In my previous post I discussed the notion of collective kamma. I maintained that the idea is not mentioned in any classical Buddhist literature. However, at least one story from pre-modern times that I know of could be interpreted to imply collective kamma - a story about the Sakyans, the Buddha’s kinsmen. Viduudabha, the King of Kosala, massacred “all the Sakyans” including even “the suckling babes”, and they suffered this fate supposedly because “the Sakyans” had sometime previously poisoned a river in a dispute over water (Ja.IV,152). In reality, only a few Sakyans could have committed this evil deed, and although the Sakyan chiefs may have authorized it and a number of others may have approved of it, the majority, particularly the babies and children, would have had nothing at all to do with it. Thus the collective kamma idea is implicit in this story. How are we to explain this?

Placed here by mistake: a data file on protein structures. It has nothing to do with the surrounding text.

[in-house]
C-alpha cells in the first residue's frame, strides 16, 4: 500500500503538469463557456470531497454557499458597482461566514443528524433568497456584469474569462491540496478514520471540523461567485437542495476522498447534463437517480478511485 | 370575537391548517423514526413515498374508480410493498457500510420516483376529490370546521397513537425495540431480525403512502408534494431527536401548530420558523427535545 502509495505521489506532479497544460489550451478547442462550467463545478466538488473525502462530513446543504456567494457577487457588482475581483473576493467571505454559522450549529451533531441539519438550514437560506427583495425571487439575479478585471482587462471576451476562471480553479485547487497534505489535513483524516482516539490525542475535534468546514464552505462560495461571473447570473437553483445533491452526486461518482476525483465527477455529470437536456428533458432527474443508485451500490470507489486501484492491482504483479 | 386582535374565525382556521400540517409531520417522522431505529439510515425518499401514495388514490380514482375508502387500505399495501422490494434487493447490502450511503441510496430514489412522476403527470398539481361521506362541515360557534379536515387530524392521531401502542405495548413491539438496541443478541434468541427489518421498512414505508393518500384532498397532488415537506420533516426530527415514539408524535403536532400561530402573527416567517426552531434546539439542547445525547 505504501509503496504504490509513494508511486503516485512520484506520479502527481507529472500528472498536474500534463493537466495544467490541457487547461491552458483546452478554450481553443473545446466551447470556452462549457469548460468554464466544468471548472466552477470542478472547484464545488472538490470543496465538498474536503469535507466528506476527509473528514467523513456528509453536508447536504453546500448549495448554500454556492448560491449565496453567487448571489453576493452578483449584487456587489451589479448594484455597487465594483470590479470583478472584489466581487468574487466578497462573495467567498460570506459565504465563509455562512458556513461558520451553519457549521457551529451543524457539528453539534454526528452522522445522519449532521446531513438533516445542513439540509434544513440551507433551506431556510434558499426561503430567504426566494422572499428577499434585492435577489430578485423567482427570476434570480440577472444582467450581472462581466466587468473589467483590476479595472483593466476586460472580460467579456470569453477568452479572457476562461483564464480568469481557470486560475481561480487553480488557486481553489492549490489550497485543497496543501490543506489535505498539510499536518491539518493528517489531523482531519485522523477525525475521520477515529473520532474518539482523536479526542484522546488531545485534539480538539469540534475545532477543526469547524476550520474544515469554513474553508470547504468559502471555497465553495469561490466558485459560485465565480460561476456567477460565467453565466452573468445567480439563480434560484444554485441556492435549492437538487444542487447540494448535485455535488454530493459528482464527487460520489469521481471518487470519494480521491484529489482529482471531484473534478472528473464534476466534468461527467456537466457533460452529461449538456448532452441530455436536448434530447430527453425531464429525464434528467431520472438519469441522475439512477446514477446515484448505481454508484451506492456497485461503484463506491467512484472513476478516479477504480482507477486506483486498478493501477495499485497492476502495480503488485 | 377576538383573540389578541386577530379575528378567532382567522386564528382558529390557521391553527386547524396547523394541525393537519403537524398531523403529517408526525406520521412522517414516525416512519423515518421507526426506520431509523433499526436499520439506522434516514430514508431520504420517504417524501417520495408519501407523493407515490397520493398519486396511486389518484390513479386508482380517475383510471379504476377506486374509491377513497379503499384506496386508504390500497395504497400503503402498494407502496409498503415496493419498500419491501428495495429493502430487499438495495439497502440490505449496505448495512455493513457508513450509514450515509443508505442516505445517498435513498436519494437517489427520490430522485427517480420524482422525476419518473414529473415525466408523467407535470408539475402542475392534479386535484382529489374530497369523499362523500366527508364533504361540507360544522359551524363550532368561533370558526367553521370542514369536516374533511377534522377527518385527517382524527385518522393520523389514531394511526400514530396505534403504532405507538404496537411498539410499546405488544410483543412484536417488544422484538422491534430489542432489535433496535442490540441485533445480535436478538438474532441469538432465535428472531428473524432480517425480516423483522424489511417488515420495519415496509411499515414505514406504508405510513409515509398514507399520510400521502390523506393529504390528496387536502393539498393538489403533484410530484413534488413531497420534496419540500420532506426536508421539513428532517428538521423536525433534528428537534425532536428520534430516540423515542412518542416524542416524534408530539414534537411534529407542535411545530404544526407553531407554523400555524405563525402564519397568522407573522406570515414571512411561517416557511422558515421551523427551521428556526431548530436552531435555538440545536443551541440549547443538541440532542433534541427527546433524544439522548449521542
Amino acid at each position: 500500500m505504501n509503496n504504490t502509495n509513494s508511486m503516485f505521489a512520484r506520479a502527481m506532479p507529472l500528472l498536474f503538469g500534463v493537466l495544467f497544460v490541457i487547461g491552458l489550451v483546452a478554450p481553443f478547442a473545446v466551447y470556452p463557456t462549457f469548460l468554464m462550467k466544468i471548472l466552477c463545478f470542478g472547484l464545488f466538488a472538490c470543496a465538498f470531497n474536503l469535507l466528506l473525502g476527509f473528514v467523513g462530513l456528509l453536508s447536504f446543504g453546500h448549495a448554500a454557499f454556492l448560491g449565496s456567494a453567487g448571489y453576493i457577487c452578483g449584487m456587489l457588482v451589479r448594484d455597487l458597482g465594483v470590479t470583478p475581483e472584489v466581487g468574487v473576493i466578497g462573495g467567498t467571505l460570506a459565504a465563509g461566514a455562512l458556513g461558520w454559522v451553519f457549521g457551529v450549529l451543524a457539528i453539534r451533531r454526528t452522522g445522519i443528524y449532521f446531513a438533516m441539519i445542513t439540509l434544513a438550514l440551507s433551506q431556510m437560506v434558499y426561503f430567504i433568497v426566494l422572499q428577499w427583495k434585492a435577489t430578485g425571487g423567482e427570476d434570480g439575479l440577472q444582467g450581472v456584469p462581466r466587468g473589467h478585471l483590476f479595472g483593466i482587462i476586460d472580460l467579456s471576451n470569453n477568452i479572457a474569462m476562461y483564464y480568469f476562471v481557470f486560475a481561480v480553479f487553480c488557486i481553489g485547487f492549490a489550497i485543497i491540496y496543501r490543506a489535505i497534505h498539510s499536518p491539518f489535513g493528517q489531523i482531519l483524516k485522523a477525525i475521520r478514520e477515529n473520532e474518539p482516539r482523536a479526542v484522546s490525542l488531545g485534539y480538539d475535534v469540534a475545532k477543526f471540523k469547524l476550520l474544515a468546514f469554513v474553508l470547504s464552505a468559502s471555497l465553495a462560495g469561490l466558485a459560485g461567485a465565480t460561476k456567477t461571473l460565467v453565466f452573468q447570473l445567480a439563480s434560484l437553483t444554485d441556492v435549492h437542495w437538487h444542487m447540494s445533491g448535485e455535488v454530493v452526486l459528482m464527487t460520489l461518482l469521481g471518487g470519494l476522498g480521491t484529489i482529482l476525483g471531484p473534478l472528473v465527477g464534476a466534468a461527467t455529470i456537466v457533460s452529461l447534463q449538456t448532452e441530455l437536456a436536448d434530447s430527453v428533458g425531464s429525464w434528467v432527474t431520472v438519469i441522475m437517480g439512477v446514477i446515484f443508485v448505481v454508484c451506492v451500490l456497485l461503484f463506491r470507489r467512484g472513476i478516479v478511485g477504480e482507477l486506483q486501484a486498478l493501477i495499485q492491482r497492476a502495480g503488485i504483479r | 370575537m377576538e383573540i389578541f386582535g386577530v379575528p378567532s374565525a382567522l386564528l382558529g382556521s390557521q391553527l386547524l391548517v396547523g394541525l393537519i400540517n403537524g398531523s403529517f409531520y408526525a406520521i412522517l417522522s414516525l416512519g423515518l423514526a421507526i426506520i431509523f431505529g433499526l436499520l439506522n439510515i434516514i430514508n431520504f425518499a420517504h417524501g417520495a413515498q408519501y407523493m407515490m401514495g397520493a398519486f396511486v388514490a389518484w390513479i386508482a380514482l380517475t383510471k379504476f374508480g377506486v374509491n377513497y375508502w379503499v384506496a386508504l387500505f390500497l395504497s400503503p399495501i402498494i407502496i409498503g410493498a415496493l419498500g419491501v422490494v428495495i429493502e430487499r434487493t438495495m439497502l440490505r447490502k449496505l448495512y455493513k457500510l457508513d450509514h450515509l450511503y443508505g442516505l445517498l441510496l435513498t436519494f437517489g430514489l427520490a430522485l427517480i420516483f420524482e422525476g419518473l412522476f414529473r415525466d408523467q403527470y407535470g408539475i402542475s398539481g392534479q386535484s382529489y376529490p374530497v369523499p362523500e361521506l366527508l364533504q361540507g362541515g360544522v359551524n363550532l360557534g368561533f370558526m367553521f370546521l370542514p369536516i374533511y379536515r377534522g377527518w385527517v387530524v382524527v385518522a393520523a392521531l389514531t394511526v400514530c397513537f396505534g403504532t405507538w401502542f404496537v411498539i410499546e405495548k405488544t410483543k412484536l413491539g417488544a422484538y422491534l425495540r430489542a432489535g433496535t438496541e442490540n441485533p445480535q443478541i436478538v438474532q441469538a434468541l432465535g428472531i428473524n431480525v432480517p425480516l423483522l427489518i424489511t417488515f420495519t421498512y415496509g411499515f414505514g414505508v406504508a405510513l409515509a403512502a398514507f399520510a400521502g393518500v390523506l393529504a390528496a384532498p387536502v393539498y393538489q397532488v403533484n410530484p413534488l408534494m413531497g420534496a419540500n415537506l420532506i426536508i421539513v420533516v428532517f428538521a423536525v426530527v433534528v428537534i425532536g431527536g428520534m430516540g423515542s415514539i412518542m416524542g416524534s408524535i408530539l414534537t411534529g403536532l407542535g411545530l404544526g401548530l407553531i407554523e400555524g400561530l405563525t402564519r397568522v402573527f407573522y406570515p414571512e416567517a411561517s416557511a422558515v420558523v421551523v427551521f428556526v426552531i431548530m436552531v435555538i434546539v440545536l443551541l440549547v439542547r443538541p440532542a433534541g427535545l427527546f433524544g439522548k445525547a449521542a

The story is not in the Tipitaka but comes from the Paccuppannavanna of the Jataka, a text of uncertain but late date. Some scholars consider it to have been composed in Sri Lankan rather than India. But whoever the author was it seems likely that he was just storytelling, rather than positing the idea of collective kamma as a specific doctrine. The fact that no later commentators took the story as a cue to develop the idea of collective kamma strengthens this assumption. Also, another retelling of the story, from the Mahavamsa Tika, says that there were survivors of the massacre, thus undermining that claim that “all Sakyans” suffered the negative vipaka of the kamma created by others.
That version of collective kamma which maintains that the consequences of deeds done by some within a group can be experienced by others within the same group, contradicts one of the most fundamental Buddhist concepts, that each individual is responsible for themselves.